Roigard, 22, has grown by leaps and bounds as a rugby player this year. Stepping into the shoes of injured veteran TJ Perenara at the Hurricanes, the youngster made the No. 9 jersey his own.
Fans and pundits alike made their voices heard during Super Rugby Pacific as Roigard began to surge up the halfback depth chart in New Zealand, and emerged as a genuine World Cup bolter.
The scrum-half was later included in the All Blacks’ Rugby Championship squad along with Aaron Smith and Finlay Christie, and debuted in the black jersey against Australia at the world-famous MCG in July.
Roigard returned to the international arena as a second-half replacement for Smith during the record loss to South Africa at Twickenham. But Roigard was a shining light on an otherwise dark day.
Coach Ian Foster has handed the rising star his first start at Test level, with Roigard set to run out alongside playmaker Damian McKenzie in a new-look halves duo on Friday night.
“I suppose it’s been pretty surreal since I did get named in the squad, hoping that this sort of moment would eventuate, and for it to be just around the corner is pretty exciting,” Roigard told reporters.
“It’s been a good week so far.
“We actually played together in the ABs XV against Ireland, I came on in the backend of the game when D Mac was still on so had a little bit of game time together.”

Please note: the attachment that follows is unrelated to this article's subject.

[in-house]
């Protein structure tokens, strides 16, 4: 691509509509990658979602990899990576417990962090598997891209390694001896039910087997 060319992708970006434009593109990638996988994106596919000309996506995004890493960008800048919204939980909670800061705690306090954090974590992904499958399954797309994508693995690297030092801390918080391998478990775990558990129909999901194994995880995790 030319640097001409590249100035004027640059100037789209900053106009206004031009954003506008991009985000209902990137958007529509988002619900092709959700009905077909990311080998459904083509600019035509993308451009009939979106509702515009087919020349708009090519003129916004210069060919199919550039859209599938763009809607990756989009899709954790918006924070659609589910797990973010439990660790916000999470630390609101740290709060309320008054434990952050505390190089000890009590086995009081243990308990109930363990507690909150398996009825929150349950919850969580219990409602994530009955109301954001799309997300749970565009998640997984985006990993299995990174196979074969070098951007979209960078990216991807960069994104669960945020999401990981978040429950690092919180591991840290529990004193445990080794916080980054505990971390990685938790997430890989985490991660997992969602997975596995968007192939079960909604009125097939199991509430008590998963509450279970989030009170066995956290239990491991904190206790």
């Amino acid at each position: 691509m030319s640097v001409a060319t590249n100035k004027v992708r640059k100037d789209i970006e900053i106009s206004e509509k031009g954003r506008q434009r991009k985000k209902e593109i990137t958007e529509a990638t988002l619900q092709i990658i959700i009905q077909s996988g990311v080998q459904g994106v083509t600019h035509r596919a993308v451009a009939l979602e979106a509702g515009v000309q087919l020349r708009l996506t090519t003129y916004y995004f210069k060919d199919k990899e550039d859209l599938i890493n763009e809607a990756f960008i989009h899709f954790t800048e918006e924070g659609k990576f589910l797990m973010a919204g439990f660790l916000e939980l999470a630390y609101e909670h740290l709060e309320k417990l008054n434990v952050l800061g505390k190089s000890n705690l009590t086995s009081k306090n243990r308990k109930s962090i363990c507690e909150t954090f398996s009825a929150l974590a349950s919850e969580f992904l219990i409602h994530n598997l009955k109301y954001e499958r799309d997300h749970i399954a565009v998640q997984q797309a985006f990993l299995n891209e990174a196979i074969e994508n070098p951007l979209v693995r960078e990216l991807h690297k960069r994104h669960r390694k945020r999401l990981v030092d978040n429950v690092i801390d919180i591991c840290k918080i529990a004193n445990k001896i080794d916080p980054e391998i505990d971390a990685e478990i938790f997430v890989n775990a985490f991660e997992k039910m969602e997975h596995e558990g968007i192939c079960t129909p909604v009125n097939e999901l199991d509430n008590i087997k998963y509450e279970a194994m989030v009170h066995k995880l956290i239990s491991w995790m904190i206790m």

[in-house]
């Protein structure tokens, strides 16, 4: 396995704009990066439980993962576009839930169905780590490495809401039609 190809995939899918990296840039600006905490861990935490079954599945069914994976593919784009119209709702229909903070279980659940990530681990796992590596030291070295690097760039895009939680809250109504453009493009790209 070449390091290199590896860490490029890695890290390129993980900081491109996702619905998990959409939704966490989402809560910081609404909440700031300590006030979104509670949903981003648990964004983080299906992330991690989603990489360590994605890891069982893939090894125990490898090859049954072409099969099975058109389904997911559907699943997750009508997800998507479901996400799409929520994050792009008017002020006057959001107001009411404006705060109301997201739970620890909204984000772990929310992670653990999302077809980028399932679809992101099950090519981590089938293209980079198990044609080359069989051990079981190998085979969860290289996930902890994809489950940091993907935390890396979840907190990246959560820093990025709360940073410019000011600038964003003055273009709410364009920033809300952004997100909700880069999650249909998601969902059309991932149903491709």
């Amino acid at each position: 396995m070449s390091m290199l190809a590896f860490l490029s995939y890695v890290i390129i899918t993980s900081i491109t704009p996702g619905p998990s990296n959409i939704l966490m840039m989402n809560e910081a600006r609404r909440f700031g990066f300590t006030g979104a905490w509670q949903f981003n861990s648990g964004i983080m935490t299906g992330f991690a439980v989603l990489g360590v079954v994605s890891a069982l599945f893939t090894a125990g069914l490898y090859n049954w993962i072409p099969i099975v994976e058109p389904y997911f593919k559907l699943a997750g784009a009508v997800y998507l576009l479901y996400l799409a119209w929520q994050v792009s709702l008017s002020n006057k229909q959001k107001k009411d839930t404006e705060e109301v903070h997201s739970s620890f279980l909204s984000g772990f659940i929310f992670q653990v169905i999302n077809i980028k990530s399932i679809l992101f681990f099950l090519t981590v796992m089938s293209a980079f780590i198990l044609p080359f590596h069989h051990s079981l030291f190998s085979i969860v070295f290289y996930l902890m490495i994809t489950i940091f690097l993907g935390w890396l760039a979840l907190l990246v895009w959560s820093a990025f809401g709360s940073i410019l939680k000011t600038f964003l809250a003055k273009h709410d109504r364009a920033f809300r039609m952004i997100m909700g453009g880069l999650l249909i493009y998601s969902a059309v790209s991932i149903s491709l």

Before Roigard sat down in front of reporters – alongside McKenzie, Leicester Fainga’anuku and Caleb Clarke – coach Foster and captain Savea answered a flurry of questions.
Savea was both charismatic and poised during this press conference, but the captain let out a big grin as he began to speak about Hurricanes teammate Roigard.
Earlier this week during a gym session in Lyon, Savea spotted Roigard “in the corner of my eye watching” first-choice No. 9 Aaron Smith. Roigard is a competitor, and Savea admires that in the halfback.
“He’s one of those guys who is really quiet but deep down he’s a competitor and he doesn’t like losing,” Savea said on Wednesday.
“For example, Nug (Aaron Smith) was in the gym this week and he was pumping some good bench press weights and I see Cam in the corner of my eye watching him.
“It’s awesome to see Cam, where he is and where he’s come from and the journey he’s taken. It’s awesome that he gets the opportunity.
“He’s a quiet man but hopefully he’s not quiet this week. He really speaks through his actions.”
Moments later, Roigard was asked about his competitive spirit and whether Savea’s description of “quiet assassin” fit the bill.
Clearly, it does.
“I think I’ve always been competitive and always trying to chase the people in my position right from Super Rugby to where I am now,” Roigard added.
“I think that’s a big part of my development… the ability to actually be myself, although it’s a little bit introverted, being competitive and trying to push myself and others around me has been a big part of trying to grow.”